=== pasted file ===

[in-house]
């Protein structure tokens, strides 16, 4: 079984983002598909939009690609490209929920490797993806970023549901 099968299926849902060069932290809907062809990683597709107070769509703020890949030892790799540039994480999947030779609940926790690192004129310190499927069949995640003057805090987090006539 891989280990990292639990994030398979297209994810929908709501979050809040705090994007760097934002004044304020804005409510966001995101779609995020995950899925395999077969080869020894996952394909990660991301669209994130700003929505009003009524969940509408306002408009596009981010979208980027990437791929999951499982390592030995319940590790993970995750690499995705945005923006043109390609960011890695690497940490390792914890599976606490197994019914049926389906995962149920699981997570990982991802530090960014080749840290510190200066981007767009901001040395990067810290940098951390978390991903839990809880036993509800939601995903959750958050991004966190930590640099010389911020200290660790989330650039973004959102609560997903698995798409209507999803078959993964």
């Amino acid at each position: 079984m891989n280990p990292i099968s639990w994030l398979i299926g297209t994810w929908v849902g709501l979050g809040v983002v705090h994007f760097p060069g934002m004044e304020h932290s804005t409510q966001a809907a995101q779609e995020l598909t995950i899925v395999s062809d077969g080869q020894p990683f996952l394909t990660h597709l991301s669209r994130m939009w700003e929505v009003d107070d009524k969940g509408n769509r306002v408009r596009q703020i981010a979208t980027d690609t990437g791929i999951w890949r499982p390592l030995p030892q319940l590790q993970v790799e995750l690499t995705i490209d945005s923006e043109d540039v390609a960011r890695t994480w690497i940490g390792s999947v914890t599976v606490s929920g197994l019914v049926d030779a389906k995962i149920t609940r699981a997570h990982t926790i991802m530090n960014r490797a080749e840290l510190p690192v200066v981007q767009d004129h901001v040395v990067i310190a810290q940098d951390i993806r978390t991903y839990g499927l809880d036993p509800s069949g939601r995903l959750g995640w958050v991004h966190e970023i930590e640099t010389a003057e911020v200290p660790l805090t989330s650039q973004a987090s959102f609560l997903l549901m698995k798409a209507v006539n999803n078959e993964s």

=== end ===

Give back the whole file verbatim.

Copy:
[in-house]
């Protein structure tokens, strides 16, 4: 079984983002598909939009690609490209929920490797993806970023549901 099968299926849902060069932290809907062809990683597709107070769509703020890949030892790799540039994480999947030779609940926790690192004129310190499927069949995640003057805090987090006539 891989280990990292639990994030398979297209994810929908709501979050809040705090994007760097934002004044304020804005409510966001995101779609995020995950899925395999077969080869020894996952394909990660991301669209994130700003929505009003009524969940509408306002408009596009981010979208980027990437791929999951499982390592030995319940590790993970995750690499995705945005923006043109390609960011890695690497940490390792914890599976606490197994019914049926389906995962149920699981997570990982991802530090960014080749840290510190200066981007767009901001040395990067810290940098951390978390991903839990809880036993509800939601995903959750958050991004966190930590640099010389911020200290660790989330650039973004959102609560997903698995798409209507999803078959993964």
């Amino acid at each position: 079984m891989n280990p990292i099968s639990w994030l398979i299926g297209t994810w929908v849902g709501l979050g809040v983002v705090h994007f760097p060069g934002m004044e304020h932290s804005t409510q966001a809907a995101q779609e995020l598909t995950i899925v395999s062809d077969g080869q020894p990683f996952l394909t990660h597709l991301s669209r994130m939009w700003e929505v009003d107070d009524k969940g509408n769509r306002v408009r596009q703020i981010a979208t980027d690609t990437g791929i999951w890949r499982p390592l030995p030892q319940l590790q993970v790799e995750l690499t995705i490209d945005s923006e043109d540039v390609a960011r890695t994480w690497i940490g390792s999947v914890t599976v606490s929920g197994l019914v049926d030779a389906k995962i149920t609940r699981a997570h990982t926790i991802m530090n960014r490797a080749e840290l510190p690192v200066v981007q767009d004129h901001v040395v990067i310190a810290q940098d951390i993806r978390t991903y839990g499927l809880d036993p509800s069949g939601r995903l959750g995640w958050v991004h966190e970023i930590e640099t010389a003057e911020v200290p660790l805090t989330s650039q973004a987090s959102f609560l997903l549901m698995k798409a209507v006539n999803n078959e993964s």